Lamb gets a baaaad rap.
I know, I know… my attempt to use this sophomoric pun doesn’t play as well to the eye as it does to the ear, but you have to admit, it does ring true.
And in all honesty, how could anyone abide the traditional English leg of lamb which is roasted (without any other spices save salt and pepper) in it’s own gamy juices and then served with huge dollops of mint jelly to obscure the awful taste.
In my own case, I could never get over the traumatic early life experience of finding out that my pet goat Sparky had not really run off, but rather was the featured centerpiece of an Easter meal that my Italian grand parents prepared decades ago.
For whatever reason, though, lamb is still mostly unappreciated by we All-American beef eaters who have been steer-ed toward and force fed cow meat from the time we could use a fork and knife without hurting ourselves.
Hey, believe me, I am a beef addict too, but years ago I was introduced to a marinated and grilled leg of lamb that was so off the-charts spectacular that I was able to dis-remember the day we ate Sparky.
And I can’t help but think that some of our aversion to mutton has to do with our Wild West forebears who saw sheep as competition to cattle for the huge tracts of land it took to raise beef.
I’m often reminded of the cowboy ‘s disdain for sheep that was recorded for posterity by Johnny Cash on his album “Ballads of the True West. ” A verse from one of his songs of his songs says it best:
“A sheep herder come once and put up a fence,
We seen him that time, but we ain’t seen him since,
But if your needin’ mutton, we got mutton to sell,
Cause we’re cow punchers and we’re mean as hell.”
Well, despite that old song, the truth is lamb has come of age and is widely available on most fine dining room menus. Lamb is raised all over the world – even here in our state – where I regularly get it from the Monroe County Farm Coop and Sandy Creek Farms. I also get New Zealand rack of lamb at Sam’s Club.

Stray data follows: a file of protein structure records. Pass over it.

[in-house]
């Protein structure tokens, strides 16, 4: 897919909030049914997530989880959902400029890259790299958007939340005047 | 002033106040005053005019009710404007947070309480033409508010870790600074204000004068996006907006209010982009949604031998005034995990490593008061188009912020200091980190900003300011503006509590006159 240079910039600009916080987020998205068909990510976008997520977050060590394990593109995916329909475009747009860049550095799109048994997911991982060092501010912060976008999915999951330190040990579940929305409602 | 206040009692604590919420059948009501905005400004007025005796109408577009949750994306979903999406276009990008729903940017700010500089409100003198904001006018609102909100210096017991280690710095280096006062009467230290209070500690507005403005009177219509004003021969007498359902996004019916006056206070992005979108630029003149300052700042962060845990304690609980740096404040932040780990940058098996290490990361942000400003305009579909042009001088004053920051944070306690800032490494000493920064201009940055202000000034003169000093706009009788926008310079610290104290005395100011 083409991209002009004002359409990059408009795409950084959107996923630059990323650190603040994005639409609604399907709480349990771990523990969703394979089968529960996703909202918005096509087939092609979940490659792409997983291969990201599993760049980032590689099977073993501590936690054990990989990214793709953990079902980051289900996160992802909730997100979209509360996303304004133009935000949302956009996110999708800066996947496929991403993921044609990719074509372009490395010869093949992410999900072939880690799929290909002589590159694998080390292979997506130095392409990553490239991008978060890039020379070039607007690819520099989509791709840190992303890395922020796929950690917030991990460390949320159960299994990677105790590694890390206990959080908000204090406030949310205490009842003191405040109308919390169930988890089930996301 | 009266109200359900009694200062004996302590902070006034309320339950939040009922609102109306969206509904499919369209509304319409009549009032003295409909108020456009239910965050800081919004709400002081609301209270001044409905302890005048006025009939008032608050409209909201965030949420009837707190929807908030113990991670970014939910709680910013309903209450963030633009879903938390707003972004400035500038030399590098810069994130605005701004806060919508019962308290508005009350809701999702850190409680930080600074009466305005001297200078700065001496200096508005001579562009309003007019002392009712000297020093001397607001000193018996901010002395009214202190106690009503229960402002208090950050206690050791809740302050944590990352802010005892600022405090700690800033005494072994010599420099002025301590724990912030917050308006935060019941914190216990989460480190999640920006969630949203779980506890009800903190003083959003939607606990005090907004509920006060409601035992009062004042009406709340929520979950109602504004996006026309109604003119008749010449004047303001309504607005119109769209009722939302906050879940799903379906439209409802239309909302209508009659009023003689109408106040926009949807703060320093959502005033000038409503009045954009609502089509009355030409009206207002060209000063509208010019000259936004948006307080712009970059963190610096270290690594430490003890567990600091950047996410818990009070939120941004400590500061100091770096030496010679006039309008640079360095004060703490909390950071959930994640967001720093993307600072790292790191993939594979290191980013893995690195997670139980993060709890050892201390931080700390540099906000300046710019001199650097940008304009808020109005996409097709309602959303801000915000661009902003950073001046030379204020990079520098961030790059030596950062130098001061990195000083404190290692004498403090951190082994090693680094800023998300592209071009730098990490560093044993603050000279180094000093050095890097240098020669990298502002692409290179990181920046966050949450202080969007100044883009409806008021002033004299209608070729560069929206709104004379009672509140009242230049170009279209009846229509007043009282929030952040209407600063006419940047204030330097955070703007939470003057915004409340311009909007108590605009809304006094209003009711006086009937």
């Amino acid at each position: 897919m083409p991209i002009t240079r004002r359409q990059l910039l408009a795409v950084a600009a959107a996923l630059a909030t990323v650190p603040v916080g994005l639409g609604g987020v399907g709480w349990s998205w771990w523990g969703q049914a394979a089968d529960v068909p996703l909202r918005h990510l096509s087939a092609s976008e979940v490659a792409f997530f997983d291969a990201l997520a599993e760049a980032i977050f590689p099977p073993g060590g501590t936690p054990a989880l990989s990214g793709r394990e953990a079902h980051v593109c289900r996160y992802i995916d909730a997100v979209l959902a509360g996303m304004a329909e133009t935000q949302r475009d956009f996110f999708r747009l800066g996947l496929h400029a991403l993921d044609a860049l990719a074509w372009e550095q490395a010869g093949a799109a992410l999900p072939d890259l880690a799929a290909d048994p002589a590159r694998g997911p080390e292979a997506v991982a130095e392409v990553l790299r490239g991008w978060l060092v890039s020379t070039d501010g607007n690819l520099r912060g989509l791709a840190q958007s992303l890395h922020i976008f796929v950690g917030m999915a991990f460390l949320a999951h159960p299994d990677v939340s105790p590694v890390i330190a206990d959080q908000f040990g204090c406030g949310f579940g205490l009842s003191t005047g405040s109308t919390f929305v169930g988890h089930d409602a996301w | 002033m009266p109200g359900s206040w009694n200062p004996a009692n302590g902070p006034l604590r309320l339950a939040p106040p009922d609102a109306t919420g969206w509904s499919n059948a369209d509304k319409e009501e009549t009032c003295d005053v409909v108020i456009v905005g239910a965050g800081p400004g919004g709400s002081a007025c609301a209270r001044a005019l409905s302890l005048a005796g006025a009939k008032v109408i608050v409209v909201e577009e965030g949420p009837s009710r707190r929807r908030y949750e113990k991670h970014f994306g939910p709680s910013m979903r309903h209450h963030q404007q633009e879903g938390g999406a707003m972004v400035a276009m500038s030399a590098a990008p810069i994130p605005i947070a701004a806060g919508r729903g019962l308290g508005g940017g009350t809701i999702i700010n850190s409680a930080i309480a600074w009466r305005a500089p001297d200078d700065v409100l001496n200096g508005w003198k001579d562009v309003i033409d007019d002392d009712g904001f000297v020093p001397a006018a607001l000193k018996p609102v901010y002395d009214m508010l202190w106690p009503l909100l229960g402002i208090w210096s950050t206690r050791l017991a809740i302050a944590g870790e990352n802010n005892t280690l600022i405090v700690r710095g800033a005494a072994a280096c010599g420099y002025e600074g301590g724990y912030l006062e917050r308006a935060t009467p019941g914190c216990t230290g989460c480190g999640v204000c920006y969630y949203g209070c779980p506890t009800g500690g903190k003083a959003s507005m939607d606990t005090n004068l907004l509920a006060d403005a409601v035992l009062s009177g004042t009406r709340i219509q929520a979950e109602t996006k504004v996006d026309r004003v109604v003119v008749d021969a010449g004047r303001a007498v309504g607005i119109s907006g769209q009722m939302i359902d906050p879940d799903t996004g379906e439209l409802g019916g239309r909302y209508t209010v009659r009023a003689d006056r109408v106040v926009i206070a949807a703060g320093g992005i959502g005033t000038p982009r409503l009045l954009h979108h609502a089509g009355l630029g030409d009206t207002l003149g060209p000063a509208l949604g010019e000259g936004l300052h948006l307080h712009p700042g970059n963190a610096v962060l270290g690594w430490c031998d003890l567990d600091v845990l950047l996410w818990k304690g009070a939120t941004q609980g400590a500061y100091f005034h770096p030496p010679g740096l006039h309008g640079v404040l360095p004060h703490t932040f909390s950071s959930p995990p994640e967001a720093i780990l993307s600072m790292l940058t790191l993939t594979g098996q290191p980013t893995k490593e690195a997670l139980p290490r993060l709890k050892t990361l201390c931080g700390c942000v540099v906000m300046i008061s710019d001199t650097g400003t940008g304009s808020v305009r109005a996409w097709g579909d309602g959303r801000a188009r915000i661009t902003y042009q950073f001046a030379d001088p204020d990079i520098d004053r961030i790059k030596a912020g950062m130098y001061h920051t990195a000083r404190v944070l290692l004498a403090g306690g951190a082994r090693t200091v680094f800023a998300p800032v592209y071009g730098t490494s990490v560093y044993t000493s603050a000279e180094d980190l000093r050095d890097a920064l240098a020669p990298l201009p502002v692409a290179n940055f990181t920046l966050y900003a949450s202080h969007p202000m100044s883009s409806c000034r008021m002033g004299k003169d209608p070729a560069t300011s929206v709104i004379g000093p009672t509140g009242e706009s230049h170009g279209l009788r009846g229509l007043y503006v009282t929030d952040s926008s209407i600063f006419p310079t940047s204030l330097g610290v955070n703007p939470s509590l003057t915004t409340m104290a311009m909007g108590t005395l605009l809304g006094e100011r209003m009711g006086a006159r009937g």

Today, I’m going to provide you with my recipe for leg of lamb that is a perfect holiday season alternative to those roasted meat dishes we traditionally prepare. Of course, nothing marries better with roasted lamb than full-bodied red wine, and Ill suggest several for your consideration.
I call this recipe Sparky’s Revenge.
One five to six-pound boned and butterflied leg of lamb
One half bottle of good dry red wine
Six ounces extra virgin olive
Two ounces of red wine vinegar
Eight garlic cloves, chopped finely
One teaspoon of dried mustard
Three tablespoons of fresh rosemary chopped or two of dried rosemary
Two teaspoons of freshly ground black pepper
One tablespoon of salt
Two lemons juiced and cut into quarters
Trim some of the thickest fat from the lamb
Combine the salt, pepper, garlic, rosemary and mustard into a mixture
Rub the mixture all over both sides of the lamb
Place lamb in a large container or gallon plastic bag
Add the wine, lemons, vinegar and juice and pour in and cover lamb
Put in the refrigerator overnight or for at least eight hours
Prepare a charcoal fire or heat up the gas grill
Remove meat from the marinade and pat dry
Place meat directly over the fire four minutes per side until seared
Cook meat indirectly for 30 minutes or until inside temperature reaches 135 F
Allow the meat to sit covered loosely with foil for 20 minutes
Slice and serve immediately
My favorite wines for grilled leg of lamb are big and red. Here are some that should make Sparky sing: 2011 Easton Amador County Zinfandel ($17); 2010 Ridge Geyserville Zinfandel ($32); 2011 Molly Dooker Maitre D’ Cabernet Sauvignon ($25); 2010 Brancaia Tre Rosso ($20); 2011 Ciacci Piccolomini Toscano ($16); 2011 Susana Balbo Cabernet Sauvignon ($32); 2008 Zonin Amarone Della Valpolicella ($42); 2011 Vu ja de Outlaws, Rebels and Renegades ($29).